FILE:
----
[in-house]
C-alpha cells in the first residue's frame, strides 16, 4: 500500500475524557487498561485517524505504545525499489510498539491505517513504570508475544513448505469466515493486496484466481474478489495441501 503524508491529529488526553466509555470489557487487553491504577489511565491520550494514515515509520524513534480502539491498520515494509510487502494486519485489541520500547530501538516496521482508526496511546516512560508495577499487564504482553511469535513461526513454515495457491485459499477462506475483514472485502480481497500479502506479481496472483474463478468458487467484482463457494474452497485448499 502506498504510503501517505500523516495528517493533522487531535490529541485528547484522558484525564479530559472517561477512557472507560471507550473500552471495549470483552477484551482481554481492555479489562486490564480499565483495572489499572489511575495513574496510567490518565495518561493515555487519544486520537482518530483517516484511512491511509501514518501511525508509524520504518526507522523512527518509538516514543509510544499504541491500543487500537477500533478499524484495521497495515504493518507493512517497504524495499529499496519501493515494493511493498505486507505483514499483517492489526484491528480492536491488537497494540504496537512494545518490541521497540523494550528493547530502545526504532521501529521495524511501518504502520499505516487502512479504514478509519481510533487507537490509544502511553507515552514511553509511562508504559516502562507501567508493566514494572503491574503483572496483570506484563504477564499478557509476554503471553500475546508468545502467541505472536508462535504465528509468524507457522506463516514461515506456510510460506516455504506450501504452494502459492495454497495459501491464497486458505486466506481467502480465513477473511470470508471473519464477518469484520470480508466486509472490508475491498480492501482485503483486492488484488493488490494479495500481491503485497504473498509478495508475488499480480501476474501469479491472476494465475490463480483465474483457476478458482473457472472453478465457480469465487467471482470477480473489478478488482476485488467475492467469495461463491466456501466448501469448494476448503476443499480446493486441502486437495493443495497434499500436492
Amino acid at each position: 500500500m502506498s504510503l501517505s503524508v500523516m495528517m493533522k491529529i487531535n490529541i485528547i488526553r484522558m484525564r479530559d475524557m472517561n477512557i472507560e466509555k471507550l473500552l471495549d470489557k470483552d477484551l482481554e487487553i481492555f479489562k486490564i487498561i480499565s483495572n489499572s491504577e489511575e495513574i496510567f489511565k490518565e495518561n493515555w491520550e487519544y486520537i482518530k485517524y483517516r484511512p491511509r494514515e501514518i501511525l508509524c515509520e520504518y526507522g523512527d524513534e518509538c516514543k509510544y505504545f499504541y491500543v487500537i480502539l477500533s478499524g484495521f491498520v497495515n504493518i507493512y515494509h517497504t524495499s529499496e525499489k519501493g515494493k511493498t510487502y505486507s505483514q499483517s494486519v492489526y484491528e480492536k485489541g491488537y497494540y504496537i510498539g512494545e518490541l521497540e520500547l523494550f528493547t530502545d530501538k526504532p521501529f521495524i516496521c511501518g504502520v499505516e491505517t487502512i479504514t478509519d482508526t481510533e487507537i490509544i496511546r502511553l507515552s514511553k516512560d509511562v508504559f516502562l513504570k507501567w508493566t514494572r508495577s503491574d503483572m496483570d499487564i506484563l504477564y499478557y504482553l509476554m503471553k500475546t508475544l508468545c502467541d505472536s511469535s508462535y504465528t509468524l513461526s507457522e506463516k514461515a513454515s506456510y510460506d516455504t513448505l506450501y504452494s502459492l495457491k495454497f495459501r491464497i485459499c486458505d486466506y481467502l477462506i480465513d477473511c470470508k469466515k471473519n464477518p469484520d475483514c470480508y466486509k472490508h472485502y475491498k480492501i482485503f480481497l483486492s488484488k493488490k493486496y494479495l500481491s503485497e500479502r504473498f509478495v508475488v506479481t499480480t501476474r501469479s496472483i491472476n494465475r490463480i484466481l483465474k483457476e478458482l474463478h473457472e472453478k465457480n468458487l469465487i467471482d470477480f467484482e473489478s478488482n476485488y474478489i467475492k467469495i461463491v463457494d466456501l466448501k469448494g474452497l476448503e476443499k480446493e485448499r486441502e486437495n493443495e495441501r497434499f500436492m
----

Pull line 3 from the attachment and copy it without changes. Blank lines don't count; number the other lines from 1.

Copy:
Amino acid at each position: 500500500m502506498s504510503l501517505s503524508v500523516m495528517m493533522k491529529i487531535n490529541i485528547i488526553r484522558m484525564r479530559d475524557m472517561n477512557i472507560e466509555k471507550l473500552l471495549d470489557k470483552d477484551l482481554e487487553i481492555f479489562k486490564i487498561i480499565s483495572n489499572s491504577e489511575e495513574i496510567f489511565k490518565e495518561n493515555w491520550e487519544y486520537i482518530k485517524y483517516r484511512p491511509r494514515e501514518i501511525l508509524c515509520e520504518y526507522g523512527d524513534e518509538c516514543k509510544y505504545f499504541y491500543v487500537i480502539l477500533s478499524g484495521f491498520v497495515n504493518i507493512y515494509h517497504t524495499s529499496e525499489k519501493g515494493k511493498t510487502y505486507s505483514q499483517s494486519v492489526y484491528e480492536k485489541g491488537y497494540y504496537i510498539g512494545e518490541l521497540e520500547l523494550f528493547t530502545d530501538k526504532p521501529f521495524i516496521c511501518g504502520v499505516e491505517t487502512i479504514t478509519d482508526t481510533e487507537i490509544i496511546r502511553l507515552s514511553k516512560d509511562v508504559f516502562l513504570k507501567w508493566t514494572r508495577s503491574d503483572m496483570d499487564i506484563l504477564y499478557y504482553l509476554m503471553k500475546t508475544l508468545c502467541d505472536s511469535s508462535y504465528t509468524l513461526s507457522e506463516k514461515a513454515s506456510y510460506d516455504t513448505l506450501y504452494s502459492l495457491k495454497f495459501r491464497i485459499c486458505d486466506y481467502l477462506i480465513d477473511c470470508k469466515k471473519n464477518p469484520d475483514c470480508y466486509k472490508h472485502y475491498k480492501i482485503f480481497l483486492s488484488k493488490k493486496y494479495l500481491s503485497e500479502r504473498f509478495v508475488v506479481t499480480t501476474r501469479s496472483i491472476n494465475r490463480i484466481l483465474k483457476e478458482l474463478h473457472e472453478k465457480n468458487l469465487i467471482d470477480f467484482e473489478s478488482n476485488y474478489i467475492k467469495i461463491v463457494d466456501l466448501k469448494g474452497l476448503e476443499k480446493e485448499r486441502e486437495n493443495e495441501r497434499f500436492m